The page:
Proving Information Flow Security for Concurrent Programs

Thu 04May2023
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Thibault Dardinier, ETH Zürich

From 11:00 until 12:30

At CAB H 52 (Seminar) + CNB/F/110 (Lunch) , ETH Zurich

CAB H 52 (Seminar) + CNB/F/110 (Lunch), ETH Zurich


(Program) verification is the process of proving that a program satisfies some properties by using mathematical techniques and formal reasoning, rather than relying on testing the program with inputs. Program verification is typically used to prove functional correctness properties (e.g., proving that a sorting algorithm does not crash and correctly sorts inputs), but it can also be used to prove security properties such as information flow security, which ensures that the secret data manipulated by a program does not influence its observable output. Proving information flow security is especially challenging for concurrent programs, where operations on secret data may influence the execution time of a thread and, thereby, the interleaving between different threads. Such internal timing channels may affect the observable outcome of a program even if an attacker does not observe execution times. Existing verification techniques for information flow security in concurrent programs attempt to prove that secret data does not influence the relative timing of threads. However, these techniques are often restrictive (for instance because they disallow branching on secret data) and make strong assumptions about the execution platform (ignoring caching, processor instructions with data-dependent runtime, and other common features that affect execution time).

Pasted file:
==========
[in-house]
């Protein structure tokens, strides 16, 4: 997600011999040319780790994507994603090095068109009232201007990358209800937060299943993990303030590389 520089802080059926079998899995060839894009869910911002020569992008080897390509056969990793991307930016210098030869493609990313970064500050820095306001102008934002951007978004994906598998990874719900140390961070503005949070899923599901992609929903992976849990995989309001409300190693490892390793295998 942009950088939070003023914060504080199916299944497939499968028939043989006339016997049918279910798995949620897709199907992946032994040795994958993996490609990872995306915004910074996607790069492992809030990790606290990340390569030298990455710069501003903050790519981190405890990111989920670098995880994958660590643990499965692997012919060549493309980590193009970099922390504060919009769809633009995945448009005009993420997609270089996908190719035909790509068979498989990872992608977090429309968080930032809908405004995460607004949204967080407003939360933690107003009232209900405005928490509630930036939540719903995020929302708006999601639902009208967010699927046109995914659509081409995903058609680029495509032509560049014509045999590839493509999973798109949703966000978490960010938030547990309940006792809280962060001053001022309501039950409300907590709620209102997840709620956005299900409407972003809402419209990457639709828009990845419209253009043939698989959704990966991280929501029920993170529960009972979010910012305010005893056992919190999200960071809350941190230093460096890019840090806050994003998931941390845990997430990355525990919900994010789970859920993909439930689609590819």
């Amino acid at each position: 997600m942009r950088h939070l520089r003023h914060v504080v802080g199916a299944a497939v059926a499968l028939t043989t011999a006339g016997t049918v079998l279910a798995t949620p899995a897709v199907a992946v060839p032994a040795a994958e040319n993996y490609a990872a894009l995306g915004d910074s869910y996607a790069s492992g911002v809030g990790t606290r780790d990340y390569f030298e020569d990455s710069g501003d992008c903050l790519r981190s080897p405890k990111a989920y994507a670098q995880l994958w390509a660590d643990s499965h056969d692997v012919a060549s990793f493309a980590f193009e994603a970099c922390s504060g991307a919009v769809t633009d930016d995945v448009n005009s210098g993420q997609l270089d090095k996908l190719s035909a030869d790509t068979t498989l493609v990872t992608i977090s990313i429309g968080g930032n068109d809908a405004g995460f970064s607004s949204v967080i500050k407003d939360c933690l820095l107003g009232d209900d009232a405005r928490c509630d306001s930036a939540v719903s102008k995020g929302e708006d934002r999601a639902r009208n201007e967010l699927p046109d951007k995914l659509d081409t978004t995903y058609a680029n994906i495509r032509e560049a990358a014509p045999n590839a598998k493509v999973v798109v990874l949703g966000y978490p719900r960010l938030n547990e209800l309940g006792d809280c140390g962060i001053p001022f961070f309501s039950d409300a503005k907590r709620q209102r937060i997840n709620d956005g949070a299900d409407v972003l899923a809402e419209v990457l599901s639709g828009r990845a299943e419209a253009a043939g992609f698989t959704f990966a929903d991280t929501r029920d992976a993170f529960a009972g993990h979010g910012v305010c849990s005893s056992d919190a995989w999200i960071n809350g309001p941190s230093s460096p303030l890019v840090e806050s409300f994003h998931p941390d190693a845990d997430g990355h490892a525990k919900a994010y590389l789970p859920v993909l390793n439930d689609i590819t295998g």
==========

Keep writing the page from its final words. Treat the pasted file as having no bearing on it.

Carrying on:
In this talk, we present a novel verification technique for secure information flow in concurrent programs that lifts these restrictions and does not make any assumptions about timing behavior. The key idea is to prove that all mutating operations performed on shared data commute, such that different thread interleavings do not influence its final value. Crucially, commutativity is required only for an abstraction of the shared data that contains the information that will be leaked to a public output. Abstract commutativity is satisfied by many more operations than standard commutativity, which makes our technique widely applicable. We formalize our technique in CommCSL, a relational concurrent separation logic with support for commutativity-based reasoning, and prove its soundness in Isabelle/HOL. We implemented CommCSL in HyperViper, an automated verifier based on the Viper verification infrastructure, and demonstrate its ability to verify challenging examples.

Join us in CAB H 52 (Seminar) + CNB/F/110 (Lunch).

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